Emotional Flatline

Back in May, I started a new medication intended to eliminate chronic pain. Since I’d dealt with this pain for over 30 years, its exit from my life was so elating that it took some time to notice the drug’s unfortunate side effects, the most pressing of which has been the eradication of my emotions (or rather my positive/productive emotions, as blistering rage seems to be doing just fine). Other feelings, however – like joy, anticipation, curiosity, and determination – were apparently lined up and executed one by one.

My sister was first to point out the change. During a visit in early August, she mentioned that I seemed pretty bummed, which was strange since summer is usually my “happy time.” She also reminded me that I could talk to her about whatever was going on. The problem was that I had no idea what was going on, but I did know that talking about myself had gotten progressively difficult, as if I needed to reach down my throat to pull up the words. It still feels that way – like I’ve swallowed everything I need to say, and it’s all stuck down in my gut.

On the rare occasion that emotions do reveal themselves, they’re severely delayed. Last week, I found out that my dad had to have an emergency heart procedure, and I handled the news like a 1940s lobotomy patient. However, a couple of days after his (successful, thank goodness) surgery, I looked up to see my old dog gazing out the window and burst into tears.

The sob-fest wasn’t truly for Jasper, of course, as cute as he is. It was all about Dad, aging, mortality, loss, love, and fear. The disconnect was easy enough to detect – this isn’t my first rodeo when it comes to emotional derailment – and since I am savvy in that department, I’ve had many years to develop endurance strategies for times like this.

Rule Number One = DON’T ADD TO THE PROBLEM. While in a bout of depression during my first year of college, I took a class called Evil in the 20th Century. Essentially, I read about the Holocaust and Khmer Rouge for a full month. Here’s what I learned: if you feel like shit, don’t immerse yourself in horror. Do positive things. Along those lines, while I’m in this state of emotional death, I’ve decided to expand my vocabulary (I even have flashcards), read lots of books, walk a ton, and take edX classes (current: Humanity and Nature in Chinese Thought). Ideally, when I emerge from this place, I’ll find myself physically healthy and a little bit smarter.

A few months from now, the drug will be out of my system. The emotional wellspring will refill, the words will flow from my gut back to my throat, and I will awaken at last to feel something more than: 😐 In a dull, understated way, I look forward to that time.

Norma v. Jerkface

dsc_0083-1“What the hell are YOU lookin’ at?”

Over the past couple of weeks, I’ve teetered along the edge of an emotional Deep Blue Funk. Thankfully (I guess), I’m in my 40s, so I’ve had several years to become accustomed to the warning signs heralding said funk. It’s initiated by an uninvited visitor – an internal entity as destructive as she is unmotivated, whose counsel runs counter to all practical advice for a happy, healthy life. This entity does not want me to be happy or healthy. She wants me to fall headfirst into a vat of doom, ideally to drown there.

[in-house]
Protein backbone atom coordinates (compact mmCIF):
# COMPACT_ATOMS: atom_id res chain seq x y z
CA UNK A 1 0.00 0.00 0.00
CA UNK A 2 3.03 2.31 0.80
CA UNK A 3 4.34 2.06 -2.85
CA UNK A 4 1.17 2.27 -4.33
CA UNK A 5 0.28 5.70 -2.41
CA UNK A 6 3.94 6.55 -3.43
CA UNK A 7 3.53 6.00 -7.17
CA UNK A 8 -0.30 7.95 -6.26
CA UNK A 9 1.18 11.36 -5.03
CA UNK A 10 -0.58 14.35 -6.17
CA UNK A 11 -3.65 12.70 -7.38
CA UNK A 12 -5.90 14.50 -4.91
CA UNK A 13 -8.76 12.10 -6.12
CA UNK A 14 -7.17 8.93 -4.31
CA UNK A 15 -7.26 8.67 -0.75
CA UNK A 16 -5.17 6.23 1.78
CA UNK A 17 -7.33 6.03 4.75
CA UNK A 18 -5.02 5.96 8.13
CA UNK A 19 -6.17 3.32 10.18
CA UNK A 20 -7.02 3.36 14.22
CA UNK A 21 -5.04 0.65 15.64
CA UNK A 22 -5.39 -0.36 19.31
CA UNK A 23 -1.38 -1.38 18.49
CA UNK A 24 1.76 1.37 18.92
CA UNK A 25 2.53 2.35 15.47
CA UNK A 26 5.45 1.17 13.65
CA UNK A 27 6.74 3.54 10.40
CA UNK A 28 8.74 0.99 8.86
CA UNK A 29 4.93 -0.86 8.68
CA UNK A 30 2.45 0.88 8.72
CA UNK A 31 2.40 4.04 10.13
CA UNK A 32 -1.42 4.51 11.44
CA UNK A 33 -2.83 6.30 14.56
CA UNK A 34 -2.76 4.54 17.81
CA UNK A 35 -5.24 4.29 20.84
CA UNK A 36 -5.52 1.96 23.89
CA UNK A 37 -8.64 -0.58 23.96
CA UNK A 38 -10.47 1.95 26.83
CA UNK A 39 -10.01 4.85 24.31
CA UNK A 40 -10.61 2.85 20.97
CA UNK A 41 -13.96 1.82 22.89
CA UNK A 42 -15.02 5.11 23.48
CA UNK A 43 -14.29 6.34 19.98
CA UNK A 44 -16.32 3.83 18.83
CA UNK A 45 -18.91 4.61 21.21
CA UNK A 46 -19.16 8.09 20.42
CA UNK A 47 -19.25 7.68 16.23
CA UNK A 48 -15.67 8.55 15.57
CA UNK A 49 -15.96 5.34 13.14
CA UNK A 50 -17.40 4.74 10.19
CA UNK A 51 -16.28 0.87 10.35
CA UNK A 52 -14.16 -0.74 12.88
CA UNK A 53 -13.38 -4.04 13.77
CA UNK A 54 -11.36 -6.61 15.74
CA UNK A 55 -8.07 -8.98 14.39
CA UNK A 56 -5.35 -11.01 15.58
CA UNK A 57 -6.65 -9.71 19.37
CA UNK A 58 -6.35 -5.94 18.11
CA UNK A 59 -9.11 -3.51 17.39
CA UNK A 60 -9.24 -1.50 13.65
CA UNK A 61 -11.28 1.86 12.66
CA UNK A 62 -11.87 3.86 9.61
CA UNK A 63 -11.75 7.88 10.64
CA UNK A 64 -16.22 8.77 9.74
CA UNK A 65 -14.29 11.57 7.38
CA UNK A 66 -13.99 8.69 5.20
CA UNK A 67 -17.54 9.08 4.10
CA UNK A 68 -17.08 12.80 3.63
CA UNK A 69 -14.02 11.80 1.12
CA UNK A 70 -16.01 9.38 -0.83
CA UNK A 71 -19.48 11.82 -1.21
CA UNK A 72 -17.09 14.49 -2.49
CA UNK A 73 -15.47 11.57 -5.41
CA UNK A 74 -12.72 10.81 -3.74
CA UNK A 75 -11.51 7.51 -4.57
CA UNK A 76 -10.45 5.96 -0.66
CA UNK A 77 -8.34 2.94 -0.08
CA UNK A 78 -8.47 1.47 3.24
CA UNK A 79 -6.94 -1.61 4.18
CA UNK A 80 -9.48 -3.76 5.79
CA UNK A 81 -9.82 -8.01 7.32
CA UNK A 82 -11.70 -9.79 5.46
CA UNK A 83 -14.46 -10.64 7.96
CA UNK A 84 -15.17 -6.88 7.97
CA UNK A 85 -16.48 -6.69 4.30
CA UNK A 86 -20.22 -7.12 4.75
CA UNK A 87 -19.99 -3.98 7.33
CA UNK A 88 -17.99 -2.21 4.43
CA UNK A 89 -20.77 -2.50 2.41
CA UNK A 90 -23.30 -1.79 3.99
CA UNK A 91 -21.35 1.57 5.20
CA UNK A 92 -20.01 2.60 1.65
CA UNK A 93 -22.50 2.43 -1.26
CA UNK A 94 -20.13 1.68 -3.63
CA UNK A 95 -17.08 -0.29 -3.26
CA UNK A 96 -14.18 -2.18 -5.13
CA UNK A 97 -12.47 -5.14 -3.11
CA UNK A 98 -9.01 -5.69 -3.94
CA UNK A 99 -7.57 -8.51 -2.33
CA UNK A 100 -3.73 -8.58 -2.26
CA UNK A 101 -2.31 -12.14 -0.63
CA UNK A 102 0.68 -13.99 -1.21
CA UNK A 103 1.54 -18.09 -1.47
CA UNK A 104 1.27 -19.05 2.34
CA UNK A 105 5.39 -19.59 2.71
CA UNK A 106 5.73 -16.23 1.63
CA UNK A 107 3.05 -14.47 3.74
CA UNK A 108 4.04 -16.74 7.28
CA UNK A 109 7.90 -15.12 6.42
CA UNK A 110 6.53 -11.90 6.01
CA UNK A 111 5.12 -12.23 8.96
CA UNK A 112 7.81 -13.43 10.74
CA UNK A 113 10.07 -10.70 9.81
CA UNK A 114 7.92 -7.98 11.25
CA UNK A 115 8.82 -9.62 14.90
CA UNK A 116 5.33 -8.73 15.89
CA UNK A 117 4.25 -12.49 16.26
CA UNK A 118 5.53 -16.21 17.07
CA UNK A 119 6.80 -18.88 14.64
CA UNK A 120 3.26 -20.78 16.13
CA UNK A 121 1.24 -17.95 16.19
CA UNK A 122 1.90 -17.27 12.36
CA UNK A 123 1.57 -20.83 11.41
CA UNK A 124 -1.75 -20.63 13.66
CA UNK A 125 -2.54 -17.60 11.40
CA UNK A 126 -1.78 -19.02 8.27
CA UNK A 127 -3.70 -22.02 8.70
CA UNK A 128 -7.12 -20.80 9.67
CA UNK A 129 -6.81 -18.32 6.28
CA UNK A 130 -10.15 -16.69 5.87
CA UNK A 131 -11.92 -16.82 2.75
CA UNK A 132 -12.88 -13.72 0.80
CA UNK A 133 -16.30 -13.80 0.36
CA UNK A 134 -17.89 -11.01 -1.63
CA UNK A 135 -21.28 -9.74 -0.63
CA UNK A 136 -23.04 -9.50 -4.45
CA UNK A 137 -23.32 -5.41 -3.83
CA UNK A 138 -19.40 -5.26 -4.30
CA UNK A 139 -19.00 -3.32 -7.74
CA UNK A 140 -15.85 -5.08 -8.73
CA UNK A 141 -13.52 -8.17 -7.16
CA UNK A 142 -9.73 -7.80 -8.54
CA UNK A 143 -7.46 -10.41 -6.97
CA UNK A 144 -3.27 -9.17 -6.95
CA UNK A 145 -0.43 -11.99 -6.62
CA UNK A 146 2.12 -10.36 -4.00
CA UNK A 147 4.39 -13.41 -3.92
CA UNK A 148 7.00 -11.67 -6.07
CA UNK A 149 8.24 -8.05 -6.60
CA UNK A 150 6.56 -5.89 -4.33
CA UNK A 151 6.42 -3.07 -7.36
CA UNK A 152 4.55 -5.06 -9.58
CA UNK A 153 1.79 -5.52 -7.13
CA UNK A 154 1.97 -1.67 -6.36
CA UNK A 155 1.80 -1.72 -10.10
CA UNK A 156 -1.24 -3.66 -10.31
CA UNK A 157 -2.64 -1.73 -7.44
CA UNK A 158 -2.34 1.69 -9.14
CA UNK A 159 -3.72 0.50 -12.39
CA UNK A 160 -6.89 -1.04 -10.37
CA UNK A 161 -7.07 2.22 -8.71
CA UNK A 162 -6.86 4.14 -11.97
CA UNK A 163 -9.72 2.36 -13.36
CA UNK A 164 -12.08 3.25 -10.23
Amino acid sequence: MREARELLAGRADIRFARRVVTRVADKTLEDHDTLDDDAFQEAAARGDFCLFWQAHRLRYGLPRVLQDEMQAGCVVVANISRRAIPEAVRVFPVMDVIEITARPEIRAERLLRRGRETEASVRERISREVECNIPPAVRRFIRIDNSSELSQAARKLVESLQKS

I will call her Jerkface.

Because of Jerkface’s crappy counsel, Normal Me (hereafter referred to as Norma) has to intervene several times a day, from the moment the alarm sounds and Jerkface says, “No point getting up. Sleep ’til noon,” and Norma cries, “Get out of this bed immediately!”

So I do, but Jerkface has just begun. For the rest of the day, she and Norma stage a continual debate inside my head, arguing about whether or not I should put whiskey in my coffee, shower, venture outside, exercise, answer the phone, believe in myself, etc. If I manage to drag myself out into the world and interact with humans, they have a field day.

JERKFACE: Did you see how that guy looked at you? What an asshole! Let’s hate him!

NORMA: I think he was about to sneeze. Or the sun was in his eyes. Either way, who cares?

dsc_0003Sometimes you get weird looks. Deal with it.

But when Jerkface stops giving advice and begins her apocalyptic philosophizing, Norma has to get more creative.

JERKFACE: Humanity’s rate of self-destruction will outpace its emotional and intellectual evolution. The world is doomed.

NORMA: You know what else? Kittens are cute.

JERKFACE: What?!

NORMA: And have you seen those people who use popsicle sticks to put silly faces on hedgehogs? Hilarious!

JERKFACE: Okay, maybe I need to repeat myself. Humanity’s rate of self-destruction…

NORMA: Did I ever tell you about the time I found the Skelly castle in New Orleans? When I was wearing my skeleton shirt?

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JERKFACE: No, but so what?

NORMA: That was a great day. I love southern cemeteries. And New Orleans. And fake castles. Maybe I’ll plan a trip to Disney World.

JERKFACE: You really are losing it.

But Jerkface is wrong. Norma’s not losing it. She’s just trying to stay out of the dregs of disastrous deliberation. It’s easy to board a treacherous train of thought, but it won’t travel anywhere helpful. Battles cannot be fought from within the murk of a Deep Blue Funk. If Norma doesn’t keep me positive and thankful, Jerkface wins.

Essentially, this is what I’ve learned after decades of dealing with Jerkface: don’t listen to her. Whatever she says, however convincing it seems, do the opposite. Go for long walks.  Smile at strangers. Laugh with friends. Listen to the Go-go’s. Read the Desiderata. Focus on gratitude. Take deep breaths. And remember all the beautiful moments in life.

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